Posted January 2019
The holidays are over so it's time to get a handle on our food nutrition! Start eating more fruits and veggies, stay consistent with your multi-vitamin and make sure you are getting enough protein. Here is an old article I wrote a while back for some tips on getting enough protein when you are on the go!
Protein Power by Carrie Bohlmann
Relaxation More Important Than Ever
Posted December 2018
Today more than ever, we are witnessing a very stressed-out society, including kids. Technology is keeping us moving at a faster pace and in order to keep up we need strategies. We need extra help reducing our constant stress if we don't want to get sick down the road.
When we have something truly dangerous happen, we have two options: we can fight or we can run away. This is known as the "fight or flight" response. This reponse was necessary for the survival of our ancestors who lived in a time of extreme and physical threats. In this day and age we have different threats, so "fight or flight" is still necessary; however, our bodies are percieving the psychological arousal of the fast pace we have become accustomed to as constant danger.
Here is the problem with constant stress. The human body's response to prolonged stress is inflammation which can cause disease and pain eventually. Our bodies sense this constant, busy pace of life as a threat and the response is that the sympathetic nervous system takes over, too often.
Allow me to break this down further for you. Part of our nervous system, called the autonomic nervous system, is broken down into two branch systems: the sympathetic nervous system and the parasympathetic nervous system.
1) The sympathetic nervous system stimulates the adrenal glands to secrete hormones, adrenaline and cortisol. These hormones trigger our bodies to produce energy fast and our hearts to pump more, sending blood to our limbs and brain for the "fight or flight" response to stressful situations. Examples that trigger the sympathetic nervous system are the blue light we get from our devices and the psychological stress we have when we need to perform at our best, such as when we have to give a public speech or do well on a test.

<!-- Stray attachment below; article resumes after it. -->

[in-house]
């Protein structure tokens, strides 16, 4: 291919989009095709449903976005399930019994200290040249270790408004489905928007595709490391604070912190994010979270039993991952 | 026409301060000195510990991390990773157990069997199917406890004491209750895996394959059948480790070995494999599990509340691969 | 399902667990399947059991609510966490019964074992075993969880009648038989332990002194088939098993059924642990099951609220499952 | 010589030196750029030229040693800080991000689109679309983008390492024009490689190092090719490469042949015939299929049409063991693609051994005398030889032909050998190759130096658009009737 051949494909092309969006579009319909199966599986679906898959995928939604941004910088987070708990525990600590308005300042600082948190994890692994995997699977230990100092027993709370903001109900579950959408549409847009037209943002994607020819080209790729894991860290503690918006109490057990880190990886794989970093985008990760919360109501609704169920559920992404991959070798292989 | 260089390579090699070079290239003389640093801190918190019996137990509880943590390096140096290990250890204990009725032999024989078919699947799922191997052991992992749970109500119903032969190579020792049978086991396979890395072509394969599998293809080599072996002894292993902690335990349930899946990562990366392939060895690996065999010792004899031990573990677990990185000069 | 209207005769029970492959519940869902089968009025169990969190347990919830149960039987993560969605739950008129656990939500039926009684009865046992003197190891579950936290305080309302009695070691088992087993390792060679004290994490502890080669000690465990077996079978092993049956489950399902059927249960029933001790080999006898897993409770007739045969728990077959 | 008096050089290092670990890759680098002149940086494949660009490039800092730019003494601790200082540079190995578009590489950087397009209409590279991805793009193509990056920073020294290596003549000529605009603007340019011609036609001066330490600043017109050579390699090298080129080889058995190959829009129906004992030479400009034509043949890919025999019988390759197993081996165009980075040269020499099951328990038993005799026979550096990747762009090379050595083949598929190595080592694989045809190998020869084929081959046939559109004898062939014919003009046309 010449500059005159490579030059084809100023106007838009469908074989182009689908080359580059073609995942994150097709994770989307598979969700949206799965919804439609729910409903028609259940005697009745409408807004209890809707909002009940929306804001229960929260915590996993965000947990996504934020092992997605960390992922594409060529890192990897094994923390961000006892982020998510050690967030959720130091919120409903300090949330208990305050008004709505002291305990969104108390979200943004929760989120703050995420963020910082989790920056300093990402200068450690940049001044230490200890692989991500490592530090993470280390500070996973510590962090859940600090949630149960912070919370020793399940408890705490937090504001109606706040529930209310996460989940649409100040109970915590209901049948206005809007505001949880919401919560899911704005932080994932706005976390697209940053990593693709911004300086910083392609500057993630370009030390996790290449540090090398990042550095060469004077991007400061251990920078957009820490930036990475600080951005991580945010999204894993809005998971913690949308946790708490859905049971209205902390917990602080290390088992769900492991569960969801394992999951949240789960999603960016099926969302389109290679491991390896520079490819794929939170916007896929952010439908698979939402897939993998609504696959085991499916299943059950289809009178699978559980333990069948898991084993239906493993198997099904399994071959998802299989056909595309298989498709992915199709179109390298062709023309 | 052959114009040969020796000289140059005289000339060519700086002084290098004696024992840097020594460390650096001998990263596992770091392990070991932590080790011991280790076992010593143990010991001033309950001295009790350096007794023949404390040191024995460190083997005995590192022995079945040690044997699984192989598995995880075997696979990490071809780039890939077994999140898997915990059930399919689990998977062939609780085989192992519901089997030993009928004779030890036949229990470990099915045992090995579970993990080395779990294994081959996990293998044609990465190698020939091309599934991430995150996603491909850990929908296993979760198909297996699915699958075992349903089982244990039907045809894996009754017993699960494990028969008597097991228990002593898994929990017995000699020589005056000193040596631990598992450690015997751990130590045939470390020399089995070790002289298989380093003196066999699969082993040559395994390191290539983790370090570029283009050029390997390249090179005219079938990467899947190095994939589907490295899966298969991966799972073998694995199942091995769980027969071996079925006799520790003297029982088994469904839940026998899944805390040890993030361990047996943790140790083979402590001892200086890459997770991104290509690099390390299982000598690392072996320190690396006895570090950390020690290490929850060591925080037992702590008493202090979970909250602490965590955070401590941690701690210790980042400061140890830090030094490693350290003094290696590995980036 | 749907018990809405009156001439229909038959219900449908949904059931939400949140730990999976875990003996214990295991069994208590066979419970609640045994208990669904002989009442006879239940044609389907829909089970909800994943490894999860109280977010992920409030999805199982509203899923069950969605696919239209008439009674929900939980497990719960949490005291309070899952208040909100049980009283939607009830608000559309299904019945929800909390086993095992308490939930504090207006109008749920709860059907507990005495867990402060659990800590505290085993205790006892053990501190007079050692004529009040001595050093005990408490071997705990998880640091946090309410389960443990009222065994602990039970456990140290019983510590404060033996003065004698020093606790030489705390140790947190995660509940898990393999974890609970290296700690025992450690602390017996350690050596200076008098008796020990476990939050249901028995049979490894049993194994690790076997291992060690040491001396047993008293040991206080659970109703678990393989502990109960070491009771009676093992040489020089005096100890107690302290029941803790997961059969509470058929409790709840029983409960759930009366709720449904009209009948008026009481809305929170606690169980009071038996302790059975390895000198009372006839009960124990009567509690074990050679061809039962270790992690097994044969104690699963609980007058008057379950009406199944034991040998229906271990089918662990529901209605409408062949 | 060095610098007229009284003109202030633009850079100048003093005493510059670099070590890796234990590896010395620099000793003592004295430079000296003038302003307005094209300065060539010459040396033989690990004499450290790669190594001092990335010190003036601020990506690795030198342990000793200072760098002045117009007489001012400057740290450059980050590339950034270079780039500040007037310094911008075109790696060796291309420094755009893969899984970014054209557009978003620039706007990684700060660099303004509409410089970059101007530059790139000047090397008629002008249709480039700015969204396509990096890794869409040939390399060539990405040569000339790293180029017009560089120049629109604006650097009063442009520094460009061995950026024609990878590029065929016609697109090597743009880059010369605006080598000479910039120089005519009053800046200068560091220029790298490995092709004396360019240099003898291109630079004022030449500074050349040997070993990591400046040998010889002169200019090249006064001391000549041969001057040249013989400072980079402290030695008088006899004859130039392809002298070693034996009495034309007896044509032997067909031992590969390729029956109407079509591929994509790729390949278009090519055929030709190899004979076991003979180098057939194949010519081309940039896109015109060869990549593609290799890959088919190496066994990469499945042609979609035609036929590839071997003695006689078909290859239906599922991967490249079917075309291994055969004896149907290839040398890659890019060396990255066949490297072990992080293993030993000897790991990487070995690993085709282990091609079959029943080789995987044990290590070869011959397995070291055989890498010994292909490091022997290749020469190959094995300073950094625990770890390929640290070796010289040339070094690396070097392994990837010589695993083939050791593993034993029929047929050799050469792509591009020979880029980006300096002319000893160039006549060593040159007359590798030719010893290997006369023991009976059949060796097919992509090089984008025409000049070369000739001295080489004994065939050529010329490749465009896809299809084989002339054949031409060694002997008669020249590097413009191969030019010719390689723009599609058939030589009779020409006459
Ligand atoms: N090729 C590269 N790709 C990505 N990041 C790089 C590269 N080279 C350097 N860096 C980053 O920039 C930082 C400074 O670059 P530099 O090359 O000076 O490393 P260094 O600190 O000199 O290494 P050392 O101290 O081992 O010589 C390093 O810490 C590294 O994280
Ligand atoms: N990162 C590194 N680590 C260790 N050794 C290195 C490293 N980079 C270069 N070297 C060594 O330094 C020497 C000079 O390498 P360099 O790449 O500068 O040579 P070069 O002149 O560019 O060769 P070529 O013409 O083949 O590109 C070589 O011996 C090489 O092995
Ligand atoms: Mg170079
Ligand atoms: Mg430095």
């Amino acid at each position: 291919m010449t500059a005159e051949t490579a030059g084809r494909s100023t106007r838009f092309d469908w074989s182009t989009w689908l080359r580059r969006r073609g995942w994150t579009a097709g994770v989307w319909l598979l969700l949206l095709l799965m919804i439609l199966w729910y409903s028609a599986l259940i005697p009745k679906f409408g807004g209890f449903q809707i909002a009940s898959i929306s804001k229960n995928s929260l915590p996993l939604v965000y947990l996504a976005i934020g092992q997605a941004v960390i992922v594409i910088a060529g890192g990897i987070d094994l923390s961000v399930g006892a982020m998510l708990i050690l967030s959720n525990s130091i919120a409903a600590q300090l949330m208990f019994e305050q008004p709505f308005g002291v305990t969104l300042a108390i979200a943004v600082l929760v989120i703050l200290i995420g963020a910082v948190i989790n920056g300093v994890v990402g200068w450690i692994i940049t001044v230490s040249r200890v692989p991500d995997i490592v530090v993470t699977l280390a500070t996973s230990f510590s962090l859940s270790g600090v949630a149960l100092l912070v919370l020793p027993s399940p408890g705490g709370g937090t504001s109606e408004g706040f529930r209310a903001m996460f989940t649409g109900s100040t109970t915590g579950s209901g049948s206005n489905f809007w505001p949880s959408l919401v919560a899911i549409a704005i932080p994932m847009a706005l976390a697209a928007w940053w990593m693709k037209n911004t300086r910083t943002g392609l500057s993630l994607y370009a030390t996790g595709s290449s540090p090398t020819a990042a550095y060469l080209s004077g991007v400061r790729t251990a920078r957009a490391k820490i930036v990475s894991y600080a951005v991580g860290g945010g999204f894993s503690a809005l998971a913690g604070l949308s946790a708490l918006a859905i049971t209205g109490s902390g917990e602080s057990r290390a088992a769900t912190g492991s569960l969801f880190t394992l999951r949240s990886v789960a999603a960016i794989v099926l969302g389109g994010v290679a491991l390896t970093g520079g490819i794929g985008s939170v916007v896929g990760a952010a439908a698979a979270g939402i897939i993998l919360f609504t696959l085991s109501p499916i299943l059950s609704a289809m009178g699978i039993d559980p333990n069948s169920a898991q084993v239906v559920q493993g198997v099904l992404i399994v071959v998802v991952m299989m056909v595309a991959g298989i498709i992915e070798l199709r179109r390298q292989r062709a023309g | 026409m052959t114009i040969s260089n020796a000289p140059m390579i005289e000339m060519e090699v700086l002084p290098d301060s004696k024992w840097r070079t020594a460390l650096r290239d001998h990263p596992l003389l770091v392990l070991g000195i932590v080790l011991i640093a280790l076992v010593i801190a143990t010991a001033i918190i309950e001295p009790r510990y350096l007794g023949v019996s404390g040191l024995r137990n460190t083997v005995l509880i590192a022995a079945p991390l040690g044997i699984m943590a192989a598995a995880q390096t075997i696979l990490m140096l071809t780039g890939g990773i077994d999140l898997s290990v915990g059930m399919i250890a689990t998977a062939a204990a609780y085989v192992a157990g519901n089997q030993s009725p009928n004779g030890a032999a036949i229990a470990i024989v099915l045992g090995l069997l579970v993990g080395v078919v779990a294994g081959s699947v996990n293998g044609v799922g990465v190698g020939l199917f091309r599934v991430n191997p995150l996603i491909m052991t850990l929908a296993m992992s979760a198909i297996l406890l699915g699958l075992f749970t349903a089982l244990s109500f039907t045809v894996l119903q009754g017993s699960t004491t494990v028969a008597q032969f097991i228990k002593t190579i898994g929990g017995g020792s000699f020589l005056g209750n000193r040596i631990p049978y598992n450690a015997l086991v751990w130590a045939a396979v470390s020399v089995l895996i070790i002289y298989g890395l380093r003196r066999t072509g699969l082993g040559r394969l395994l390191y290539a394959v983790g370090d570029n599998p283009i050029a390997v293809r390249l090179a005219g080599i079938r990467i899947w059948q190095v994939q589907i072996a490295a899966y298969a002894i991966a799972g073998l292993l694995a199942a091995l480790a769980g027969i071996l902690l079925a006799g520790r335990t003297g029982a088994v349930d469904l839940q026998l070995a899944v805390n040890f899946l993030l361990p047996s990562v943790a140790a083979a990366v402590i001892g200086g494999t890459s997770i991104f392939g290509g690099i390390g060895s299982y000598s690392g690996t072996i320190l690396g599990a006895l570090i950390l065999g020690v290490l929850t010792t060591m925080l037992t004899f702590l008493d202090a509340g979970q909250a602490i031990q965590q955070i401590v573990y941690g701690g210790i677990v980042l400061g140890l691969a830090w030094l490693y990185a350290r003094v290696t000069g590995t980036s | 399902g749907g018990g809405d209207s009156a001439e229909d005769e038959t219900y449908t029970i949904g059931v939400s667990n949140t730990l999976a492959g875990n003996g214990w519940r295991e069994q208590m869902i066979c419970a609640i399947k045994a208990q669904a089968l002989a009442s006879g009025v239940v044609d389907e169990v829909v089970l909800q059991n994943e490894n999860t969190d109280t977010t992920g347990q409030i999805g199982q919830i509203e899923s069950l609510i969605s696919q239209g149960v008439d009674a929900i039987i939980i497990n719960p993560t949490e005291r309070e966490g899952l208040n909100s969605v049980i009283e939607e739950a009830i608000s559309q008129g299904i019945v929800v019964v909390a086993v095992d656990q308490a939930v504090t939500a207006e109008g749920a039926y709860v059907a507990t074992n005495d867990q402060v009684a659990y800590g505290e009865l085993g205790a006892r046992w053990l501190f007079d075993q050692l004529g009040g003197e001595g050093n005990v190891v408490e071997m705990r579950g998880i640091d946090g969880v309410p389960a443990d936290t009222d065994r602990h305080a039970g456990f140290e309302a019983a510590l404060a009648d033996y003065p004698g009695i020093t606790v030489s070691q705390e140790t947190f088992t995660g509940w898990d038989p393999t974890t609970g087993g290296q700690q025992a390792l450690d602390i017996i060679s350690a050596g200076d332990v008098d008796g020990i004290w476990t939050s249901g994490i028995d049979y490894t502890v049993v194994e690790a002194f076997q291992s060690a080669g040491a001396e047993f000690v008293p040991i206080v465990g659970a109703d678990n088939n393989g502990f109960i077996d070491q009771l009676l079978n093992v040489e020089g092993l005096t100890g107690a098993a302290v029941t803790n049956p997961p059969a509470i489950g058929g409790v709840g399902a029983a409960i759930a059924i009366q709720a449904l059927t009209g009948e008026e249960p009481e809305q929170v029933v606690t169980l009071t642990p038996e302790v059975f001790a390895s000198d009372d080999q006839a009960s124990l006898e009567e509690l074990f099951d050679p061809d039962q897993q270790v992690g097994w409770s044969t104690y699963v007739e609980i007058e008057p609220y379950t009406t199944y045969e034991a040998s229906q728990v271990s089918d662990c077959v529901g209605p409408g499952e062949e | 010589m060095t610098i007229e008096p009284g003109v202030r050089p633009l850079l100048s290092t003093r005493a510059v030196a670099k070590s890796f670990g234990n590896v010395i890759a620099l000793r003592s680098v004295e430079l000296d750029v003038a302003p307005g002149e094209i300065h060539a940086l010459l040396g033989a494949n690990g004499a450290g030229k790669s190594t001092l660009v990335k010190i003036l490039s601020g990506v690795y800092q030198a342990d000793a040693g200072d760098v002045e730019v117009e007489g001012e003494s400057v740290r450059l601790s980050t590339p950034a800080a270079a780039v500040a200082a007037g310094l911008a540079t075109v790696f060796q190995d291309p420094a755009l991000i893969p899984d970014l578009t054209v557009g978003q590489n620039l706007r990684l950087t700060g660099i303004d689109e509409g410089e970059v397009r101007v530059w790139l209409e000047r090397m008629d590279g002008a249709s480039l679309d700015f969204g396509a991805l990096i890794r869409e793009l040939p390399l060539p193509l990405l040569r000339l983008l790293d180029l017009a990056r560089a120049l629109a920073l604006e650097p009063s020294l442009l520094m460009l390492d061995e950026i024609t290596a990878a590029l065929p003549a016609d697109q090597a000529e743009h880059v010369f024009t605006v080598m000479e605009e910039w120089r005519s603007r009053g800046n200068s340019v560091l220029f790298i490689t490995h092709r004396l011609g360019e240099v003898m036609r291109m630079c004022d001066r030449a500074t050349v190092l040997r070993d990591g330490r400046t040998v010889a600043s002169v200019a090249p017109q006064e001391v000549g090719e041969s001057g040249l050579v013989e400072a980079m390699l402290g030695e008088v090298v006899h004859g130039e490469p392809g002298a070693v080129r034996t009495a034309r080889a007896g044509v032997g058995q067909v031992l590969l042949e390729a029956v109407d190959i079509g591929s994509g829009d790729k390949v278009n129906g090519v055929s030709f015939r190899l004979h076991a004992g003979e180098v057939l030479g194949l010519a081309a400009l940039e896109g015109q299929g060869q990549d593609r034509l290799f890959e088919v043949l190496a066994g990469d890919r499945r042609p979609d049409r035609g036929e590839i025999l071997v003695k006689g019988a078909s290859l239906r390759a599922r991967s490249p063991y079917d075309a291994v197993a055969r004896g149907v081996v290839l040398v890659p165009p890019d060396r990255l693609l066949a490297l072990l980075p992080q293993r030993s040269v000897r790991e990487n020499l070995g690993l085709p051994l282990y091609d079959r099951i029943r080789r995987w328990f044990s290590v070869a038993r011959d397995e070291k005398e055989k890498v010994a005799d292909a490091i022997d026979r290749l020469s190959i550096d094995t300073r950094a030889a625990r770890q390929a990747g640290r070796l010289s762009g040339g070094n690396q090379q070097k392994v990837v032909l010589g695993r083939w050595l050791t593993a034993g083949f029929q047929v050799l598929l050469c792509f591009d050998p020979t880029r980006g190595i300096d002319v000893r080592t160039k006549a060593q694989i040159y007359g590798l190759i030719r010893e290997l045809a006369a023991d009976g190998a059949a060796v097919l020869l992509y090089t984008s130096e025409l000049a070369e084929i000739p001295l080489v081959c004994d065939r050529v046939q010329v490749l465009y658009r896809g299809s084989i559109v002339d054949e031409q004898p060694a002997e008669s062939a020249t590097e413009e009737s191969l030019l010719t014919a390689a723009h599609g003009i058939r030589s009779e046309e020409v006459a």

2) The parasympathetic nervous system happens when we are calm. It brings more blood to the digestive system and allows us to "rest and digest". We can stimulate the parasympathetic nervous system voluntarily by turning off our devices or getting an app that removes blue light from our devices at night. Stimulating the parasympathetic nervous system calms us down.
Another way to calm ourselves down is through diaphragmatic breathing (deep slow breathing). There is a nerve called the vagus nerve that runs through the diaphragm that is stimulated when we do diaphragmatic breathing. When we stimulate the vagus nerve, there is an impulse that sends a message to the brain that "everything is ok", which then stimulates the sympathetic nervous system. Not only will we feel more calm, but we will be able to absorb nutrients from our food more efficiently. Remember, when we are stressed, our blood moves away from our digestive system and into our limbs for "fight or flight" and vice-versa when we are calm.